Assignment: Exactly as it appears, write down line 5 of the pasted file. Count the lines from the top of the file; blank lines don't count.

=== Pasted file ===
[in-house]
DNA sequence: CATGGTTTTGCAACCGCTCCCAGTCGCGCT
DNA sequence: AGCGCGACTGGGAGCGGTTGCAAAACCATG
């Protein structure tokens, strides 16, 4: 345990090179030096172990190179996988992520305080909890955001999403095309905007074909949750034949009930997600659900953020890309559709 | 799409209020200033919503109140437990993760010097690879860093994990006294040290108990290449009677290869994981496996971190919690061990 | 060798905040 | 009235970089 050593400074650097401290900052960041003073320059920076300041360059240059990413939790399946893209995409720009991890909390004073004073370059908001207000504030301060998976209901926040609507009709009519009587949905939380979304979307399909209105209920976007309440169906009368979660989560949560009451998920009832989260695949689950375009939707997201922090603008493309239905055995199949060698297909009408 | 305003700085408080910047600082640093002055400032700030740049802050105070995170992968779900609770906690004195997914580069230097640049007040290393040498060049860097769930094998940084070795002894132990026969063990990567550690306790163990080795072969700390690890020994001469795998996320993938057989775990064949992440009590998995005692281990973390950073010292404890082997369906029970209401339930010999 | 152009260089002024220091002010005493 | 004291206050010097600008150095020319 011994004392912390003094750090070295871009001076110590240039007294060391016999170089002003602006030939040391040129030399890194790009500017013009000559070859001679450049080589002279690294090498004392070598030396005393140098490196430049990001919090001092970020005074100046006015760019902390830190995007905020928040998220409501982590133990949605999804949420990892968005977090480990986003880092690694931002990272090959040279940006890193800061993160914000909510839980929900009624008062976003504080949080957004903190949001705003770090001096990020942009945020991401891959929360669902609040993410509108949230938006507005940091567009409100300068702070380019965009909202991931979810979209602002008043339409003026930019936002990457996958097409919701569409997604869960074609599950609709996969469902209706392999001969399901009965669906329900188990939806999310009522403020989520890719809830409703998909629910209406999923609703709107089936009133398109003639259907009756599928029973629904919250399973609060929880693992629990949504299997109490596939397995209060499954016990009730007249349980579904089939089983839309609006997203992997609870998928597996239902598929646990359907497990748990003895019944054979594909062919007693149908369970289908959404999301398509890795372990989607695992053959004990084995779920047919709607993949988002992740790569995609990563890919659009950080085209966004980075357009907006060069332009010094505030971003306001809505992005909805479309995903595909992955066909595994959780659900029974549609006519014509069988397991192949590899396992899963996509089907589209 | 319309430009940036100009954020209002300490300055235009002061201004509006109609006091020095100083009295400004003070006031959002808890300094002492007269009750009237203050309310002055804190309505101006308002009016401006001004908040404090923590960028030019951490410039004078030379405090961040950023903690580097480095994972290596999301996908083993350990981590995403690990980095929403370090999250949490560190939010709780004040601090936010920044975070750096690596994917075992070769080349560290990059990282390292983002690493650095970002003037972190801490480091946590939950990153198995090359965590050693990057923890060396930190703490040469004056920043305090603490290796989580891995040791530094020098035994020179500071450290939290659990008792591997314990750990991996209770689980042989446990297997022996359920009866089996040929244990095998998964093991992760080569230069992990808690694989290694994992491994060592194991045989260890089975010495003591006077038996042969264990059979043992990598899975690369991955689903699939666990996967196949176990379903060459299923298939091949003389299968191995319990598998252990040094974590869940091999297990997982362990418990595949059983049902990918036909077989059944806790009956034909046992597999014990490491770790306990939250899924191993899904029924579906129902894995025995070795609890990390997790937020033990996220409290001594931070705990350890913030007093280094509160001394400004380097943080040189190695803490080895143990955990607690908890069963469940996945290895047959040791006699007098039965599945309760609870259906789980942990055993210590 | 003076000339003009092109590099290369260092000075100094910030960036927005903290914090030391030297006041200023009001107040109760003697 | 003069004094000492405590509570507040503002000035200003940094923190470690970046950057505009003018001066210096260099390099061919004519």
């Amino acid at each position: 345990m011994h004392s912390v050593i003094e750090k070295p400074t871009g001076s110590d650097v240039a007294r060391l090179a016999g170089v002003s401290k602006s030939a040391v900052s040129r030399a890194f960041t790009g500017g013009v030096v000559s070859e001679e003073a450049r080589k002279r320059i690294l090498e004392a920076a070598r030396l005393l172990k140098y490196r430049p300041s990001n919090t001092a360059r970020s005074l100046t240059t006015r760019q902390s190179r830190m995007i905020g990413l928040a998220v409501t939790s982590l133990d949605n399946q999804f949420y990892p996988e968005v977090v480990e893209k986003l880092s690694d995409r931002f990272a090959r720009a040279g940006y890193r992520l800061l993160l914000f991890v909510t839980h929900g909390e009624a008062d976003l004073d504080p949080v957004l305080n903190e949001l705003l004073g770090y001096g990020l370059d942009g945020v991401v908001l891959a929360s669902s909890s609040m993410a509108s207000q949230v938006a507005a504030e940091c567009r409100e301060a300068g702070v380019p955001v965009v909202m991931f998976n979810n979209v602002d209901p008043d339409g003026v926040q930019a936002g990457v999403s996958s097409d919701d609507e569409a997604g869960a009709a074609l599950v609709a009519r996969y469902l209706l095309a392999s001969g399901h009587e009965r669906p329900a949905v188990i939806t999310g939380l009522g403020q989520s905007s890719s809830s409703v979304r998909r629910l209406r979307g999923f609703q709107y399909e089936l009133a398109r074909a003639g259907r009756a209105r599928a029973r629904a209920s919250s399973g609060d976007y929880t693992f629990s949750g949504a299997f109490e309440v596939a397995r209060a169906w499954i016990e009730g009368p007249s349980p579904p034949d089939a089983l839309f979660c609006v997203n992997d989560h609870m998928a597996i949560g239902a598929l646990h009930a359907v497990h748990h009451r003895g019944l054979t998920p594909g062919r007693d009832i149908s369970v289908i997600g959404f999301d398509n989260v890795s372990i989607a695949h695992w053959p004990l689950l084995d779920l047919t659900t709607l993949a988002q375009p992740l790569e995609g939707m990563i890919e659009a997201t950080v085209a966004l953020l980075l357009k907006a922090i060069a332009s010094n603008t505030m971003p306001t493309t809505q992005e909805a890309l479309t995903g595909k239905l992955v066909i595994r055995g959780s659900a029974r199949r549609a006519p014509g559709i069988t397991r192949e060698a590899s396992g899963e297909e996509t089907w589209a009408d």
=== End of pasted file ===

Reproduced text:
């Amino acid at each position: 345990m011994h004392s912390v050593i003094e750090k070295p400074t871009g001076s110590d650097v240039a007294r060391l090179a016999g170089v002003s401290k602006s030939a040391v900052s040129r030399a890194f960041t790009g500017g013009v030096v000559s070859e001679e003073a450049r080589k002279r320059i690294l090498e004392a920076a070598r030396l005393l172990k140098y490196r430049p300041s990001n919090t001092a360059r970020s005074l100046t240059t006015r760019q902390s190179r830190m995007i905020g990413l928040a998220v409501t939790s982590l133990d949605n399946q999804f949420y990892p996988e968005v977090v480990e893209k986003l880092s690694d995409r931002f990272a090959r720009a040279g940006y890193r992520l800061l993160l914000f991890v909510t839980h929900g909390e009624a008062d976003l004073d504080p949080v957004l305080n903190e949001l705003l004073g770090y001096g990020l370059d942009g945020v991401v908001l891959a929360s669902s909890s609040m993410a509108s207000q949230v938006a507005a504030e940091c567009r409100e301060a300068g702070v380019p955001v965009v909202m991931f998976n979810n979209v602002d209901p008043d339409g003026v926040q930019a936002g990457v999403s996958s097409d919701d609507e569409a997604g869960a009709a074609l599950v609709a009519r996969y469902l209706l095309a392999s001969g399901h009587e009965r669906p329900a949905v188990i939806t999310g939380l009522g403020q989520s905007s890719s809830s409703v979304r998909r629910l209406r979307g999923f609703q709107y399909e089936l009133a398109r074909a003639g259907r009756a209105r599928a029973r629904a209920s919250s399973g609060d976007y929880t693992f629990s949750g949504a299997f109490e309440v596939a397995r209060a169906w499954i016990e009730g009368p007249s349980p579904p034949d089939a089983l839309f979660c609006v997203n992997d989560h609870m998928a597996i949560g239902a598929l646990h009930a359907v497990h748990h009451r003895g019944l054979t998920p594909g062919r007693d009832i149908s369970v289908i997600g959404f999301d398509n989260v890795s372990i989607a695949h695992w053959p004990l689950l084995d779920l047919t659900t709607l993949a988002q375009p992740l790569e995609g939707m990563i890919e659009a997201t950080v085209a966004l953020l980075l357009k907006a922090i060069a332009s010094n603008t505030m971003p306001t493309t809505q992005e909805a890309l479309t995903g595909k239905l992955v066909i595994r055995g959780s659900a029974r199949r549609a006519p014509g559709i069988t397991r192949e060698a590899s396992g899963e297909e996509t089907w589209a009408d």